In fact, it is highly unlikely that many people who get married even think about the very word “wedding,” which as Arkes implied, is not merely a title for the ceremony. It is the designation for what is happening to two separate people – they are being wedded together as one.
Thus, Arkes referred to “the solemnity and seriousness of marriage, as a one-flesh union. …”
It’s not that love and commitment don’t enter into the idea of marriage. They certainly do. But love and commitment characterize a number of potential relationship combinations – parent/child, sibling/sibling, friend/friend, etc. – which are not marriage. So while love and commitment may lead people to get married, it is the joining of a man and a woman in sexual union that weds them together. It is why the sexual act is called consummating the marriage. When that happens, in the eyes of most cultures, a marriage has occurred.
This view of marriage as a union of two-into-one-flesh makes it something that is valuable in its own right. Whatever else marriage may give to the coupled husband and wife – companionship, sexual satisfaction, help with the chores, children – the union is its own blessing.
Robert P. George, the McCormick Professor of Jurisprudence at Princeton University and a co-editor and contributor to the phenomenal book, The Meaning of Marriage: Family, state, market and morals, argued that our postmodern culture has chosen to jettison this reality.
Instead, marriage is seen as a means to an end. Because many couples entered into the marriage with the expectation that it would do something for them as individuals, they felt justified in quitting when the marriage didn’t produce the desired results.
“People casually violate their vows to ‘forsake all others’ and ‘cleave to each other for better or worse, for richer or poorer, in sickness and in health, till death do us part,’ because they no longer hold securely a conception of marriage in light of which the content of these vows makes sense,” George said. “Only if marriage is understood to be an end in itself, and not merely a means to other ends, do people have intelligible reasons for respecting its norms of permanence and exclusivity even in the absence of the satisfactions that marriage can indeed, when all goes well, be counted on to produce.”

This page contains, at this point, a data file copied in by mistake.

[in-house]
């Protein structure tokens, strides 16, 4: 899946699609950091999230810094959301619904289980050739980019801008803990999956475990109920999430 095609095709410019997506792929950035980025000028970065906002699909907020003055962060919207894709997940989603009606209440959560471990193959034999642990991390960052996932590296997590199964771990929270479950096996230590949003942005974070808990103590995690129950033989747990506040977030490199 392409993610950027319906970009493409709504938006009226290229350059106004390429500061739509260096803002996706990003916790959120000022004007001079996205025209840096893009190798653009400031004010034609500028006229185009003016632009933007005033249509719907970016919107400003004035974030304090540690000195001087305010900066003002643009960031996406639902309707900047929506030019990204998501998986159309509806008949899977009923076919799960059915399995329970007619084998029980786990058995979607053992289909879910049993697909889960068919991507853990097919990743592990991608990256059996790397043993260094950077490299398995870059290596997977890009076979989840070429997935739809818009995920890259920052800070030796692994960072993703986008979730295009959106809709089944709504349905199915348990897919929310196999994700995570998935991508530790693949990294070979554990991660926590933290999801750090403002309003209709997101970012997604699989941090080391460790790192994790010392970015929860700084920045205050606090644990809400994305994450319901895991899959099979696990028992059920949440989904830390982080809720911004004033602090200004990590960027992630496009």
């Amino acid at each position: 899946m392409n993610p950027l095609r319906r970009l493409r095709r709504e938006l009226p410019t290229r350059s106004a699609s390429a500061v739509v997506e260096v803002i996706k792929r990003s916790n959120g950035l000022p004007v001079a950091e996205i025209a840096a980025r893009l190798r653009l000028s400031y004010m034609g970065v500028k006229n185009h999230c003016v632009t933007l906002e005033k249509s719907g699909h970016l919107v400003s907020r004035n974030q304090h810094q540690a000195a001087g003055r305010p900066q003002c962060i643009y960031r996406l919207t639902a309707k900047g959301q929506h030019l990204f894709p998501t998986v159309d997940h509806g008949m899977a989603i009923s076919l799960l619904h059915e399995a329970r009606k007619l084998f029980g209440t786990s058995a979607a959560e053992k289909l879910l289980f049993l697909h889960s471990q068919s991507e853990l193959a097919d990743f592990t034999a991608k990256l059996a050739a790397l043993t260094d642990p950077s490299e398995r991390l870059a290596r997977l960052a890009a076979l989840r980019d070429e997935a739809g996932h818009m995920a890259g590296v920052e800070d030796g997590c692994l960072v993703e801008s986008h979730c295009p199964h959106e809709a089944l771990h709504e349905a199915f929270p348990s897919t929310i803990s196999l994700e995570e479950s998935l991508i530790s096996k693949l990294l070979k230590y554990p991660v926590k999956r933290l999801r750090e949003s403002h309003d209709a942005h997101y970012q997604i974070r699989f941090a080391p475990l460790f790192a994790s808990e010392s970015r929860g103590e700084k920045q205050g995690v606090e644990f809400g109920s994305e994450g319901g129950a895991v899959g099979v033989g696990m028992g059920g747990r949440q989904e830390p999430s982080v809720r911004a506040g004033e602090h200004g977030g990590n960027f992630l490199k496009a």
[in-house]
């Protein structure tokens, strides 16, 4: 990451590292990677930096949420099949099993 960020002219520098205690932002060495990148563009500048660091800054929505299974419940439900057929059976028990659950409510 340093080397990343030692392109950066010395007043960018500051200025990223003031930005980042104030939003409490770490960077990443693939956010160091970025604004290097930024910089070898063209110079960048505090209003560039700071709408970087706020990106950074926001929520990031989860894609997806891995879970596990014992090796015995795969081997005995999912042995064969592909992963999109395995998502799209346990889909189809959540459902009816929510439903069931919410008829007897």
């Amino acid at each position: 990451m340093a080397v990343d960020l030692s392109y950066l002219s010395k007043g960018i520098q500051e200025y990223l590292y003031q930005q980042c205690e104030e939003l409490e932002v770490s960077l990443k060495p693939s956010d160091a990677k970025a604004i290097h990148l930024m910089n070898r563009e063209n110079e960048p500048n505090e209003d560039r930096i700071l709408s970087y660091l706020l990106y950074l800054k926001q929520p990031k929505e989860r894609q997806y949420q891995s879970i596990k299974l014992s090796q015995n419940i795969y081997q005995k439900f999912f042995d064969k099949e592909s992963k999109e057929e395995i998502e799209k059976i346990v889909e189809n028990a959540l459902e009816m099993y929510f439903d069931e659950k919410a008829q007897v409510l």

Not just any old sex
There is something unique, however, about the type of sex that joins a man and a woman into the special union that defines marriage. George said marriage is “a one-flesh communion of persons that is consummated and actualized by acts that are reproductive in type. …”
These he called “marital acts,” in which “a man and woman, as complementary bodily persons, unite organically (and thus interpersonally) by jointly performing a single act – single in that it is an act that is oriented to procreation, though some other condition in the agents may prevent procreation from occurring.” (Emphasis added.)
Such marital acts are the one thing that a husband and wife can do by which they are joined as one. As Catholic theologian Germain Grisez said, “Though a male and a female are complete individuals with respect to other functions – for example, nutrition, sensation and locomotion – with respect to reproduction they are only potential parts of a mated pair, which is the complete organism capable of reproducing sexually.”
George insisted that the male and female sexual organs are reproductive in nature all of the time, even if one of the partners is sterile, or the couple is past the age of bearing children.
“The central and justifying point of sex is not pleasure (or even the sharing of pleasure) per se, however much sexual pleasure is sought – rightly sought – as an aspect of the perfection of marital union; the point of sex, rather, is marriage itself, considered as an essentially and irreducibly (though not merely) bodily union of persons – a union effectuated and renewed by acts of sexual congress – conjugal acts,” he said.
Such a view has profound implications for a postmodern culture awash in sex outside marriage. Promiscuity means that people are literally joining themselves to others in serial unions; the sexual images used to sell everything from cars to chewing gum are profaning what is intended by God to be a sacred act; and the claim that homosexual acts are the same as marital acts becomes a perversion.
Although everyone might have an opinion about marriage, it is clear from both nature and Scripture what marriage is. No amount of wrangling or wrestling with that reality will change it. Like other aspects of reality, we ignore it at our own peril.